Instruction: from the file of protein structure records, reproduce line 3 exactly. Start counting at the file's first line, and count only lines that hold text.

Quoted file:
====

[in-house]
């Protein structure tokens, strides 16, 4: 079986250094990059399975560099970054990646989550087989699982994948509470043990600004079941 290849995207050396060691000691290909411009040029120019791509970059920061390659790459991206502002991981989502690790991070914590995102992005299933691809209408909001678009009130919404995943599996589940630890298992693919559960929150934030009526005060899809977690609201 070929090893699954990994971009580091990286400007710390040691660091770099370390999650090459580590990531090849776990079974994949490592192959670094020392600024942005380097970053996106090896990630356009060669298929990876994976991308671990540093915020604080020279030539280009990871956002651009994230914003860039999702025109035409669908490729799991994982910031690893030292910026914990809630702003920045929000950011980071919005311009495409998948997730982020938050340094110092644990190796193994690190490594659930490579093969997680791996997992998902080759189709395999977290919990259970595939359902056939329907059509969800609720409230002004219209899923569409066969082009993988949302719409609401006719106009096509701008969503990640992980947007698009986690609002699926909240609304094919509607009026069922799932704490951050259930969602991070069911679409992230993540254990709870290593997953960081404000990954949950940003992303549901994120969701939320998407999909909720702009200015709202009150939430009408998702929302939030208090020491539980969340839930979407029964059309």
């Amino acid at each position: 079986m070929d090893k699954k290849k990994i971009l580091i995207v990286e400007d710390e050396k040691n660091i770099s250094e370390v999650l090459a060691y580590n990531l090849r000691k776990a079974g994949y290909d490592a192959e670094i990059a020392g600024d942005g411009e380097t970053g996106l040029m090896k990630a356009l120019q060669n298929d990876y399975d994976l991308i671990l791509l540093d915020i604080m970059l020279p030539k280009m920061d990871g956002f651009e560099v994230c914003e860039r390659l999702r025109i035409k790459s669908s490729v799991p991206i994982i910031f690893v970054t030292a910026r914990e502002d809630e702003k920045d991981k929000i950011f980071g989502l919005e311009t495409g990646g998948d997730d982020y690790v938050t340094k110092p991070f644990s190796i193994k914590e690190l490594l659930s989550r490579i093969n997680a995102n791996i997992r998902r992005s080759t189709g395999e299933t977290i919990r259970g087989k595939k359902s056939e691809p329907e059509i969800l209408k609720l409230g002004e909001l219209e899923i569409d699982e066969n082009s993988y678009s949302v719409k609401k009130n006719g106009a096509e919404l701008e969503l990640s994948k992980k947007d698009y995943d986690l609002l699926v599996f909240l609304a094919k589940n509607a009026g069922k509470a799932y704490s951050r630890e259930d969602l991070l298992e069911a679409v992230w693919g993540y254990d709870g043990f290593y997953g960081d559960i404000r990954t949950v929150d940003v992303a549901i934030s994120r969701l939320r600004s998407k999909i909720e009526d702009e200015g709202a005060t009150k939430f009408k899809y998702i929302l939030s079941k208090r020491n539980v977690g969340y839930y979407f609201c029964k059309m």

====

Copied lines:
């Amino acid at each position: 079986m070929d090893k699954k290849k990994i971009l580091i995207v990286e400007d710390e050396k040691n660091i770099s250094e370390v999650l090459a060691y580590n990531l090849r000691k776990a079974g994949y290909d490592a192959e670094i990059a020392g600024d942005g411009e380097t970053g996106l040029m090896k990630a356009l120019q060669n298929d990876y399975d994976l991308i671990l791509l540093d915020i604080m970059l020279p030539k280009m920061d990871g956002f651009e560099v994230c914003e860039r390659l999702r025109i035409k790459s669908s490729v799991p991206i994982i910031f690893v970054t030292a910026r914990e502002d809630e702003k920045d991981k929000i950011f980071g989502l919005e311009t495409g990646g998948d997730d982020y690790v938050t340094k110092p991070f644990s190796i193994k914590e690190l490594l659930s989550r490579i093969n997680a995102n791996i997992r998902r992005s080759t189709g395999e299933t977290i919990r259970g087989k595939k359902s056939e691809p329907e059509i969800l209408k609720l409230g002004e909001l219209e899923i569409d699982e066969n082009s993988y678009s949302v719409k609401k009130n006719g106009a096509e919404l701008e969503l990640s994948k992980k947007d698009y995943d986690l609002l699926v599996f909240l609304a094919k589940n509607a009026g069922k509470a799932y704490s951050r630890e259930d969602l991070l298992e069911a679409v992230w693919g993540y254990d709870g043990f290593y997953g960081d559960i404000r990954t949950v929150d940003v992303a549901i934030s994120r969701l939320r600004s998407k999909i909720e009526d702009e200015g709202a005060t009150k939430f009408k899809y998702i929302l939030s079941k208090r020491n539980v977690g969340y839930y979407f609201c029964k059309m």